Bali

Bali
Seminyak, Indonesia

Seminyak, Indonesia

Hot. Damned hit, and sweaty. Yesterday I travelled, and have now seen the old ‘best airport in the world’, Incheon, and the new, Singapore. I can see why the latter takes it; Incheon is a great experience, shops everywhere, clean and easy to navigate, art and greenery liberally placed, but Singapore has all that and free films, even free scotch if you find the right spot. I didn’t, only finding out about it later, but that’s probably for the best for a midday flight. I had a beer in any case – two cans last night was a bit crazy, it being 10 before I finished eating, so I had one left and felt quite the alcoholic, looking for a quiet spot after check in where I could pretend not to be drinking. Half a can was plenty, even giving me a buzz.

I had one more mission in the airport. Pulling out my kindle on the metro – my first experience, as I’d walked everywhere, but it’s fantastically simple to navigate – only to find it broken. Or perhaps part-broken, since it switched on and half the screen worked. That’s not enough to let me read anything, though, and my creative powers aren’t up to reconstructing half of every book I try, though I might have managed with Beowulf, seeing as I had already read the ‘snopsis’ (copyright, my gran). Airport, airport number one, must sell an e-reader, right? I went through security, which is routine but worth mentioning for being so painless, no queue and no sense of being a potential danger until proven innocent. Lovely.

There’s just the one electronics shop in terminal 2, so I went there. I was up for getting a cheap non-kindle, but they didn’t sell those, only the new kindles, £10 more than at home, I chewed on it, then reasoned that the more expensive ‘paperwhite’ was more reasonable, seeing as both it and the ordinary kindle had a £10 surcharge. To my great pleasure, old kindle let me take all the books off it, and new kindle was happy to take them, so I’m immediately back up and running.

We had to circle before landing – Denpasar is one busy airport, with four planes waiting to take off when we did get down. Visa on arrival was easy, and I was through. Ignoring taxi offers I made my way to the official taxi desk – when you get near enough, suddenly there’s no one offering you a cab unofficially, as if by magic. Oddly, just as when I’d looked for the free transit bus in Bangkok, wikitravel had its sense of direction all askew. At the latter, you apparently should turn left and go to the end, when it’s right and in the middle (not to mention signed). Here, turn left out of arrivals (again, follow the signs) rather than right. At any rate, I got my cab. The sign says 55-65k to Kuta and I was charged 85, which may be a scam (travel guides suggest getting the right money ready and pointing at the sign), but at 20k to the £1, I wasn’t going to quibble. At the hostel by 4, I chilled out, enjoying a hot run down to the beach later, with some interval work, chasing scooters down a tight road as they stopped then accelerated away when a space opened up. New friend Bjorn asked if the traffic was a problem, and I realised how much I’ve adjusted – I’ve always been better at looking over my shoulder than some people seem able to manage, no matter what my pace, and it has become second nature to check then move into traffic, run halfway across a road then keep pace with cars until there’s a gap, and generally keep an eye out for holes in the pavement. Of the latter, there are some doozies here. Managed a decent length run in the end, though I think this may be the hottest and most humid spot yet. I’m certainly fighting shy of the 1pm runs I managed (at a push) in Japan.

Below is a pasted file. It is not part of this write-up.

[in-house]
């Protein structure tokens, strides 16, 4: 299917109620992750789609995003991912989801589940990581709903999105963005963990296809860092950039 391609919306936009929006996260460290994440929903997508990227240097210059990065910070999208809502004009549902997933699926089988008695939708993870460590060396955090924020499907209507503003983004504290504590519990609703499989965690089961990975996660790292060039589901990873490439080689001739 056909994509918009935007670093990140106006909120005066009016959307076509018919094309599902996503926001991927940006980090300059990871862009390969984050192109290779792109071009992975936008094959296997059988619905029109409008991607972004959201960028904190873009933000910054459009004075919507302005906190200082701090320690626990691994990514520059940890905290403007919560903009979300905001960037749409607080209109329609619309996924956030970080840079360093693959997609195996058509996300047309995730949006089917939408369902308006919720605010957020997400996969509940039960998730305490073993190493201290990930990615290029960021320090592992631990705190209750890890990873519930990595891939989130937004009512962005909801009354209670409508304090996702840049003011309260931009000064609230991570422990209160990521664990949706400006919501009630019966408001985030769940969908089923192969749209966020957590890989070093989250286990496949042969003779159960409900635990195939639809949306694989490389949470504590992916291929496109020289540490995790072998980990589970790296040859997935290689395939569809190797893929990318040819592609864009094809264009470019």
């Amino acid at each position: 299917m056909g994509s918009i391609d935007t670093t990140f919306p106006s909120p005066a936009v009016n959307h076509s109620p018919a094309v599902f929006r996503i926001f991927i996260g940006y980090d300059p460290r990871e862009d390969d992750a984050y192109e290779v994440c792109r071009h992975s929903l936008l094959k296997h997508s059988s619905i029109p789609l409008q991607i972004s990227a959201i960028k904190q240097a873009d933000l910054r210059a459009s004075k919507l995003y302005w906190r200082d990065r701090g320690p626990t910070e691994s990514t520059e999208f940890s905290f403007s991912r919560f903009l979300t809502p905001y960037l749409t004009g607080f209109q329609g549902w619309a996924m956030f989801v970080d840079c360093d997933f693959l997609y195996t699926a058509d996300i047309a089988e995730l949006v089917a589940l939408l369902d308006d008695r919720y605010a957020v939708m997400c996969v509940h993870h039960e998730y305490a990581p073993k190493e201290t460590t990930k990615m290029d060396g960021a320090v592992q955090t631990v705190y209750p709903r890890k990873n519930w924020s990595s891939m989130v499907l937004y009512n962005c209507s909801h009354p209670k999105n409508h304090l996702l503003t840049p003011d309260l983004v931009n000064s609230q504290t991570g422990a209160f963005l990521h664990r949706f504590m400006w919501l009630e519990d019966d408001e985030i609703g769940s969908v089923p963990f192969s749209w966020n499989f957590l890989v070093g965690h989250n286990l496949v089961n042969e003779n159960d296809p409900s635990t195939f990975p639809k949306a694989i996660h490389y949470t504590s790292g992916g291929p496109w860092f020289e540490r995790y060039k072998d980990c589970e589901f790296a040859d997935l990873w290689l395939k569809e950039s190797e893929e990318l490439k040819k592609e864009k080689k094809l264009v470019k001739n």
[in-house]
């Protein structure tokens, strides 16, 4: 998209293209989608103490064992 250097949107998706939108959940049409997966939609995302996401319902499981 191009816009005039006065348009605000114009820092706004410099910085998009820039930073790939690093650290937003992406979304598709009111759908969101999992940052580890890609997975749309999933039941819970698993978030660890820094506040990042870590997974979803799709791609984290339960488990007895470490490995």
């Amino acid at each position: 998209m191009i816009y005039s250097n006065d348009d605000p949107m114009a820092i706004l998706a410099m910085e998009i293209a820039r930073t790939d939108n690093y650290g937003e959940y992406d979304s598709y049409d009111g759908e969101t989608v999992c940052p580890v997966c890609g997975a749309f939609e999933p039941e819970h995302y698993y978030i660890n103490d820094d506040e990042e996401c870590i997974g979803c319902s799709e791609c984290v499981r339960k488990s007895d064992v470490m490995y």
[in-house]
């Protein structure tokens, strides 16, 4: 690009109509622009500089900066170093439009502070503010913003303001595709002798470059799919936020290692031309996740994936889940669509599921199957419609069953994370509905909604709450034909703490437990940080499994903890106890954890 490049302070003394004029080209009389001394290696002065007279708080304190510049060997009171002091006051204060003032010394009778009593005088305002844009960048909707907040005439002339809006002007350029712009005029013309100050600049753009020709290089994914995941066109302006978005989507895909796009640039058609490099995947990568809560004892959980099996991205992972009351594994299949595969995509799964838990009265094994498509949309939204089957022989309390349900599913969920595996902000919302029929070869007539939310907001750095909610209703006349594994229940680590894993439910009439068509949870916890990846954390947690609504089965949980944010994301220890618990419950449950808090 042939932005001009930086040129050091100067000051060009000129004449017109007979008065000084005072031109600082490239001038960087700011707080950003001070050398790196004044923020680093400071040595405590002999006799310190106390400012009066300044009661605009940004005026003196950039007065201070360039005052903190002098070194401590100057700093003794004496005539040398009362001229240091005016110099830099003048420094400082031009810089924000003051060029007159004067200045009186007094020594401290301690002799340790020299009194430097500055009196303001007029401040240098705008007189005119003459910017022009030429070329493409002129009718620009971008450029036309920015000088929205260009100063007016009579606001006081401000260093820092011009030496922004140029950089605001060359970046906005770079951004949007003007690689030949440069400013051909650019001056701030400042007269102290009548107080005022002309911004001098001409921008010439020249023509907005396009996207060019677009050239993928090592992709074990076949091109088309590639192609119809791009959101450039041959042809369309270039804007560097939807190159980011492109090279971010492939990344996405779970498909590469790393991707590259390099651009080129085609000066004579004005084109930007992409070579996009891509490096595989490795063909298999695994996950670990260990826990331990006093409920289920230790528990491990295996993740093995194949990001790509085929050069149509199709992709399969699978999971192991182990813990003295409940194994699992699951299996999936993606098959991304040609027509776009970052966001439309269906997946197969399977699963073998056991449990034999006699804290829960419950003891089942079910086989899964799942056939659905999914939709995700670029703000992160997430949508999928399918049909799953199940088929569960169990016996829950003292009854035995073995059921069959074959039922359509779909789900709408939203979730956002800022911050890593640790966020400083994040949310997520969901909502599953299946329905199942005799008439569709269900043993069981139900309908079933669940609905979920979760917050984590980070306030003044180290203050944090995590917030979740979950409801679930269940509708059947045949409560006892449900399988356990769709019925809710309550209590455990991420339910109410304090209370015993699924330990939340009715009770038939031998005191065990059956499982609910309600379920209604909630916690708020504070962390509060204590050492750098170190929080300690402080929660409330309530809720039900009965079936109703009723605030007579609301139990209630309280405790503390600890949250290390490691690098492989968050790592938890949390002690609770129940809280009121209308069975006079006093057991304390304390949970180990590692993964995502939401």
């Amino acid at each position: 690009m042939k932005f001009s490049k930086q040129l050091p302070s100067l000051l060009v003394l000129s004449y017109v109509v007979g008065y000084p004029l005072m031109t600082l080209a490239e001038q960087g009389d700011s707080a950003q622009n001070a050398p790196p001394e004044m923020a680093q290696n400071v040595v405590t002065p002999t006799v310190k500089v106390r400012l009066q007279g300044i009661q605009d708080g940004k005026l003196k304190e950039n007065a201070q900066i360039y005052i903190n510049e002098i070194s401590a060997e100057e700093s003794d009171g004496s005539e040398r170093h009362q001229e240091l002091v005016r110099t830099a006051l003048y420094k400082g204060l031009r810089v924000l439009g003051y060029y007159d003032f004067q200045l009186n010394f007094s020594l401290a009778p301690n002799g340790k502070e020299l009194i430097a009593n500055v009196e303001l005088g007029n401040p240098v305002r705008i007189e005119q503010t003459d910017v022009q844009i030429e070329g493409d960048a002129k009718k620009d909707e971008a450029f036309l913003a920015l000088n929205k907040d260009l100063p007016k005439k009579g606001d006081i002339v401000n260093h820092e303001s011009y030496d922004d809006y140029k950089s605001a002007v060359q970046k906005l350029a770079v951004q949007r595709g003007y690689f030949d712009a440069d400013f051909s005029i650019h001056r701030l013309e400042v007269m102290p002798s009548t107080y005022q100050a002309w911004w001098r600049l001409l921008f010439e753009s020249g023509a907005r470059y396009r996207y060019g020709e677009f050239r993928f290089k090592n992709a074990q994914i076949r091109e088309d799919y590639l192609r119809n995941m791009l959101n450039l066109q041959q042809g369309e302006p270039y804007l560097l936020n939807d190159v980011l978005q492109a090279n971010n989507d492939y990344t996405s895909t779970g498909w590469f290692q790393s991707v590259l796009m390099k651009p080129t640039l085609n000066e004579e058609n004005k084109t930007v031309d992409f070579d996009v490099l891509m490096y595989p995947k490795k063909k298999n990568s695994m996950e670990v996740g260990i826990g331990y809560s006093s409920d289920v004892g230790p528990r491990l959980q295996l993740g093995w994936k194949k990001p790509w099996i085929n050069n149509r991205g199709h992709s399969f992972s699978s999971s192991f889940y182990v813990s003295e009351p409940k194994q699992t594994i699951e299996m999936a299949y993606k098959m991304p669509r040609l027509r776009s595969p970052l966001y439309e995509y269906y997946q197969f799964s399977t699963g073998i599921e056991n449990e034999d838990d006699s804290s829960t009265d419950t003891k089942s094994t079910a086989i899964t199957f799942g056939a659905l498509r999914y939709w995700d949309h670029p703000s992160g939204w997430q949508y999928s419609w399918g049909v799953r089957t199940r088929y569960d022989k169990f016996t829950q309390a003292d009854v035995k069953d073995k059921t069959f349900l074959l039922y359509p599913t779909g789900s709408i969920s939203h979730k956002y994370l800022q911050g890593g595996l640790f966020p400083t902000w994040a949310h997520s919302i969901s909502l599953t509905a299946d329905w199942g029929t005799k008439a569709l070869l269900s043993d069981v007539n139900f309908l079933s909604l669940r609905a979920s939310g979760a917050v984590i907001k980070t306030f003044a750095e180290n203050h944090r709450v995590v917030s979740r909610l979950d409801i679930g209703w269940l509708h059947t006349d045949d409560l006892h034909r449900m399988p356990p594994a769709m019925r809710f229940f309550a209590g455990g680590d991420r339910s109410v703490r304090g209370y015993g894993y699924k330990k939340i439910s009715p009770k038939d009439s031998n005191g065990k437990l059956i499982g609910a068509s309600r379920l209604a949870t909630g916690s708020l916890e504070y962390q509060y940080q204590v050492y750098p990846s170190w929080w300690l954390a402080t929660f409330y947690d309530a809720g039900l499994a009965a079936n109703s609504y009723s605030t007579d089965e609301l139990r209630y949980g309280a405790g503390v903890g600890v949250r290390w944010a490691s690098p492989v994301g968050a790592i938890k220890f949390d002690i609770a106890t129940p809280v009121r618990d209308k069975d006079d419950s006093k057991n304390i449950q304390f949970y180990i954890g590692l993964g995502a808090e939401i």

Beanbags in a shaded hut, looking out over sunshine on the grassy courtyard, thatch-covered structures on the other side
The garden at Granny’s hostel.

The evening started quietly, but Granny’s hostel has a reputation as a place to meet people and so it was, as Canadian Dave, eh, gradually brought us all into the group via the medium of the beer bong. Around midnight the kids went out and left us saddo grown ups to our conversation; not the early night I’d thought, so today’s potential early morning run became an evening one, after a day lounging (melting) in the garden, watching films and reading. Yesterday I had explored the main road first before finding the beach four miles in, today I went straight there and it was more like a mile and a half away. Plus I then had the bonus of a spectacular sunset as I struggled on, compared to yesterday’s darkness. Stunning, a riot of orange and pink, dropping away as I plodded on, with a dark purple taking over after I’d turned round. Oddly, the sight seemed always slightly over one shoulder – it merits more attention than I gave it, I suppose, though I created a mental image of the view that someone else would have had from the bars, me silhouetted against the sunset, which would have been a cool image. I ended with the question ‘am I timing this perfectly?’ to myself, with the answer “yes”, allowing me to make a tongue out contribution to a Chinese girl’s photo of her friend before I turned back onto the road for the jog home.

Just time for one last observation on the currency. Earlier I picked up my first coins, 200 and 100 rupees – 20k to the pound, so 200 is a penny. Later I was back in the shop for ice cream and my change should have had a 100 coin in it. They were out, so I got a sweet instead.

Reading: The Hound of the Baskervilles: Philip k Dick, Solar Lottery.

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